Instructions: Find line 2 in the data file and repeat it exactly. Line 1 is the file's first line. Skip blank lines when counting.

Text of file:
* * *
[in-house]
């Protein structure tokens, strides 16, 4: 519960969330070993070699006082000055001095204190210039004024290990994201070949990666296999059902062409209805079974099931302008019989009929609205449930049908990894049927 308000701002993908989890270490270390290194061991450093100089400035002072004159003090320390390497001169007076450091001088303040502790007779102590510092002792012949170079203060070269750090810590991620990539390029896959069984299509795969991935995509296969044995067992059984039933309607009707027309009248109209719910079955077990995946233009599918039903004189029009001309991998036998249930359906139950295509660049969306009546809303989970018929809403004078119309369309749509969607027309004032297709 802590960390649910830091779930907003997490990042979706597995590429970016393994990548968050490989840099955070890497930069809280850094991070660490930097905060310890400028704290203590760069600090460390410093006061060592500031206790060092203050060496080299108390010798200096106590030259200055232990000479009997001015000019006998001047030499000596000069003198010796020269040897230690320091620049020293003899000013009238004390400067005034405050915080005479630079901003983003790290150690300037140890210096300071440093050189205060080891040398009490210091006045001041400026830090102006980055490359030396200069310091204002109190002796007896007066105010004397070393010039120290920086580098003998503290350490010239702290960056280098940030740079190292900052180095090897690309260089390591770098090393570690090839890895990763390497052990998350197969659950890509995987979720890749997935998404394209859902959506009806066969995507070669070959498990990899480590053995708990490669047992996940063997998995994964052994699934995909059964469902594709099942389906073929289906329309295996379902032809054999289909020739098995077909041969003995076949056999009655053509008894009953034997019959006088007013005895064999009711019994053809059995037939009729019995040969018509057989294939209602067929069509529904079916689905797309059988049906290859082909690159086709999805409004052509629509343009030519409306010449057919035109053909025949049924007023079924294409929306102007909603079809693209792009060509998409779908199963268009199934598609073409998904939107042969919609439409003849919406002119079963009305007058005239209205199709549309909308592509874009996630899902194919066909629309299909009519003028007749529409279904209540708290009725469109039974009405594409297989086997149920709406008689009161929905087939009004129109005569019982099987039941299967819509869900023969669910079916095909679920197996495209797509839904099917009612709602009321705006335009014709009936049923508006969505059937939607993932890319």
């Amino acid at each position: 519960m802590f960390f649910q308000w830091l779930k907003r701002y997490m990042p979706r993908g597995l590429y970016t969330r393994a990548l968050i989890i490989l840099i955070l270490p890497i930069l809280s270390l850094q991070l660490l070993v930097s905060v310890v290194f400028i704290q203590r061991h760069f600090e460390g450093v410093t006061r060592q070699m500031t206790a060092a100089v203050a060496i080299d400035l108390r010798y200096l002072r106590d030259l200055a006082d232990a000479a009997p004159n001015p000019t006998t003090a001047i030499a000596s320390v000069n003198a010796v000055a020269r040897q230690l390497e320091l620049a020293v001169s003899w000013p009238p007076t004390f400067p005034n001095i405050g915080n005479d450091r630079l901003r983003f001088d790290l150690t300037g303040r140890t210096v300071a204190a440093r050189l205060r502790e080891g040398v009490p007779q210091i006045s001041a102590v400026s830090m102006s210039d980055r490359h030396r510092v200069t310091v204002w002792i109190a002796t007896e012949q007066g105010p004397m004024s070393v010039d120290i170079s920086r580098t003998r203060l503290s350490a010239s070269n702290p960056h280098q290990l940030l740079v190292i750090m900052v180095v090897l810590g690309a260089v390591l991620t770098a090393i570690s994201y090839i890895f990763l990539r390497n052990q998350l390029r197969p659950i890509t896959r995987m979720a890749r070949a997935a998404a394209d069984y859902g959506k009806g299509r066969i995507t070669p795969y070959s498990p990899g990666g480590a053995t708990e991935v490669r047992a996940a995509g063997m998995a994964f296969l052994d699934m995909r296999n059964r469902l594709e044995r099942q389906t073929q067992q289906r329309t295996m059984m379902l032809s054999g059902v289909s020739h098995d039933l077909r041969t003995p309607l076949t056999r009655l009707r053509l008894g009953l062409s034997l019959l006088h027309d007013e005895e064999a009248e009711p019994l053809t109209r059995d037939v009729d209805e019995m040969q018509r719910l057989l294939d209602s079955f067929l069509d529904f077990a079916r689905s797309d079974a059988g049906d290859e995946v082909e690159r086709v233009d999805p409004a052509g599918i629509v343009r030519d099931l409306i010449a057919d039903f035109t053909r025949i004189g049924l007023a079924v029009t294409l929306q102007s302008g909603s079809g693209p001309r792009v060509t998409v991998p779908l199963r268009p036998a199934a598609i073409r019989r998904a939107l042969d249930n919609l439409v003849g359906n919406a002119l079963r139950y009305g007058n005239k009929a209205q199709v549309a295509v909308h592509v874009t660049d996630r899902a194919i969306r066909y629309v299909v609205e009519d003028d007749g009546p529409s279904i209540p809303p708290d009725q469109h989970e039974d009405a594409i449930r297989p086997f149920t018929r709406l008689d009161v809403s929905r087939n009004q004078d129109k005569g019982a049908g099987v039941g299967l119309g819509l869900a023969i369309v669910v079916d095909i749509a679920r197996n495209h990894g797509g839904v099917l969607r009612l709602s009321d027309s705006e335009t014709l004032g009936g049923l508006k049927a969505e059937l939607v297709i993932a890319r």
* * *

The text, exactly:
């Protein structure tokens, strides 16, 4: 519960969330070993070699006082000055001095204190210039004024290990994201070949990666296999059902062409209805079974099931302008019989009929609205449930049908990894049927 308000701002993908989890270490270390290194061991450093100089400035002072004159003090320390390497001169007076450091001088303040502790007779102590510092002792012949170079203060070269750090810590991620990539390029896959069984299509795969991935995509296969044995067992059984039933309607009707027309009248109209719910079955077990995946233009599918039903004189029009001309991998036998249930359906139950295509660049969306009546809303989970018929809403004078119309369309749509969607027309004032297709 802590960390649910830091779930907003997490990042979706597995590429970016393994990548968050490989840099955070890497930069809280850094991070660490930097905060310890400028704290203590760069600090460390410093006061060592500031206790060092203050060496080299108390010798200096106590030259200055232990000479009997001015000019006998001047030499000596000069003198010796020269040897230690320091620049020293003899000013009238004390400067005034405050915080005479630079901003983003790290150690300037140890210096300071440093050189205060080891040398009490210091006045001041400026830090102006980055490359030396200069310091204002109190002796007896007066105010004397070393010039120290920086580098003998503290350490010239702290960056280098940030740079190292900052180095090897690309260089390591770098090393570690090839890895990763390497052990998350197969659950890509995987979720890749997935998404394209859902959506009806066969995507070669070959498990990899480590053995708990490669047992996940063997998995994964052994699934995909059964469902594709099942389906073929289906329309295996379902032809054999289909020739098995077909041969003995076949056999009655053509008894009953034997019959006088007013005895064999009711019994053809059995037939009729019995040969018509057989294939209602067929069509529904079916689905797309059988049906290859082909690159086709999805409004052509629509343009030519409306010449057919035109053909025949049924007023079924294409929306102007909603079809693209792009060509998409779908199963268009199934598609073409998904939107042969919609439409003849919406002119079963009305007058005239209205199709549309909308592509874009996630899902194919066909629309299909009519003028007749529409279904209540708290009725469109039974009405594409297989086997149920709406008689009161929905087939009004129109005569019982099987039941299967819509869900023969669910079916095909679920197996495209797509839904099917009612709602009321705006335009014709009936049923508006969505059937939607993932890319």